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Digital Marketing Minute: Bot Fraud Hampers Digital Advertising

Fraudulent web traffic is an increasingly common headache for digital marketers who work with advertising networks to deliver online ads.  A predominant source of fraudulent web traffic is software applications known as “bots,” which hijack consumers’ computers and redirect browsers to a website delivering online ads.  Bots can then automatically generate false ad views and false clicks, as well as automatically generate false user profiles or enter other information into a website’s form fields.  Despite prohibitions on bot-type activity in their terms of use, website operators have not been particularly successful in stopping bot fraud.  According to the Interactive Advertising Bureau, an estimated 36 percent of all web traffic is bot generated.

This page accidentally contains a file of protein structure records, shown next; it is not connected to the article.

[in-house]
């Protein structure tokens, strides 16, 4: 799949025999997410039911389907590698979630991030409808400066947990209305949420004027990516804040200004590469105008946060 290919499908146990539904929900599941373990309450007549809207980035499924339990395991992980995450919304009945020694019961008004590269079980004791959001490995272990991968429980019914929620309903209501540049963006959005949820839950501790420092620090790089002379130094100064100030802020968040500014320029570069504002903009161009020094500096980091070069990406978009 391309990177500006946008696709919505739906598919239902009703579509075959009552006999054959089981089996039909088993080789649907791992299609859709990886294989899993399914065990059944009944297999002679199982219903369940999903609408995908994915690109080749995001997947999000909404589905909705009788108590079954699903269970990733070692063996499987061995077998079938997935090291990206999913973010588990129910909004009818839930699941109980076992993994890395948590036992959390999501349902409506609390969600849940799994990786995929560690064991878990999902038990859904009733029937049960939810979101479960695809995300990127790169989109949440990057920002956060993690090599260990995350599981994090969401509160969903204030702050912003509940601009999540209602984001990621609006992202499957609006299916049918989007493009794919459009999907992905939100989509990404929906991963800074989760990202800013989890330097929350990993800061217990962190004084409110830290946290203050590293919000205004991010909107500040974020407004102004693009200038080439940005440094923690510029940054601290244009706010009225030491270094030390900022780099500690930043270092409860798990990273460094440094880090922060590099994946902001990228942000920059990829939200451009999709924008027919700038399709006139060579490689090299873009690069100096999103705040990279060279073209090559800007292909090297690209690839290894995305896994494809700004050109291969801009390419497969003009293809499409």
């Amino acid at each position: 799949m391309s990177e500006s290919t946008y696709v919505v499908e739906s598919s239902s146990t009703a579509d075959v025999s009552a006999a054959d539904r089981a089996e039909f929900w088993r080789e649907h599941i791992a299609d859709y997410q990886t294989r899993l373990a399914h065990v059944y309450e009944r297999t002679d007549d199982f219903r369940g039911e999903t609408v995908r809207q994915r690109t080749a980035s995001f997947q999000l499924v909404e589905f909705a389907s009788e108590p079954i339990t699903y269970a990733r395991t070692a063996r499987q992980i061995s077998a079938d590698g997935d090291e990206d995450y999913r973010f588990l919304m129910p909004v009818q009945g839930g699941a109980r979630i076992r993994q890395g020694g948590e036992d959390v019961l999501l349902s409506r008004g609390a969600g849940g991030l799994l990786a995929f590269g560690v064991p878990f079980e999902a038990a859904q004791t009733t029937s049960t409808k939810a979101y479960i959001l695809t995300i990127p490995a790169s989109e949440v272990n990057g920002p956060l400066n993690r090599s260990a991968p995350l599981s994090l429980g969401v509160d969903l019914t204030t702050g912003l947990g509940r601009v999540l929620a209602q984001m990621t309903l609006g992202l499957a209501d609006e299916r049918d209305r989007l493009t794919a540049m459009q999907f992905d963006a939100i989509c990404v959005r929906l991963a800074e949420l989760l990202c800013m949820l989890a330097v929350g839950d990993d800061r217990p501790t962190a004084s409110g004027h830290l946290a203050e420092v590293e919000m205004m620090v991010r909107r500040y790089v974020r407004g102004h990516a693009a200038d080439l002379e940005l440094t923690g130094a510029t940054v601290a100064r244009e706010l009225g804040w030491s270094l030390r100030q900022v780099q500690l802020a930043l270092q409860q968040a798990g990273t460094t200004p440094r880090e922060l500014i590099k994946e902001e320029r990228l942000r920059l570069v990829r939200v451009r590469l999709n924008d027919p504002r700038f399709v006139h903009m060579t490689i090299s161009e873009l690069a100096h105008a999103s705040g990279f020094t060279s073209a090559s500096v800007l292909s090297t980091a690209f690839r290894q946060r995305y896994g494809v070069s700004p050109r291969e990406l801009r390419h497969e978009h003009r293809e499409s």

Many in the digital advertising industry are concerned about this trend, because advertisers often pay for digital advertising based on online ad views and clicks, and fraudulent views and clicks could be causing advertisers to waste significant amounts of money on ad campaigns.  Digital advertisers are also concerned that fraud skews ad campaign performance statistics, since distinguishing human activity from the bot generated activity is virtually impossible.  Unchecked, bot fraud could cause advertisers to lose confidence in the effectiveness of digital advertising ecosystem.

To help stem bot-related fraud, the Association of National Advertisers (ANA), an industry trade group, recently announced the launch of a joint study in conjunction with the online fraud detection firm White Ops to determine the level of bot fraud in the digital advertising industry. The ANA will publish a report with the results of the study and recommendations for action in mid-October 2014.




To Track or Not to Track

October 21, 2013 Digital advertising based on tracking users’ interests and related privacy concerns have been the subject of many recent news articles. What does this mean for businesses?  Evolving industry practices and new legislation relating to online privacy and user tracking likely require changes to online privacy practices and policies.

To read the full article, click here.




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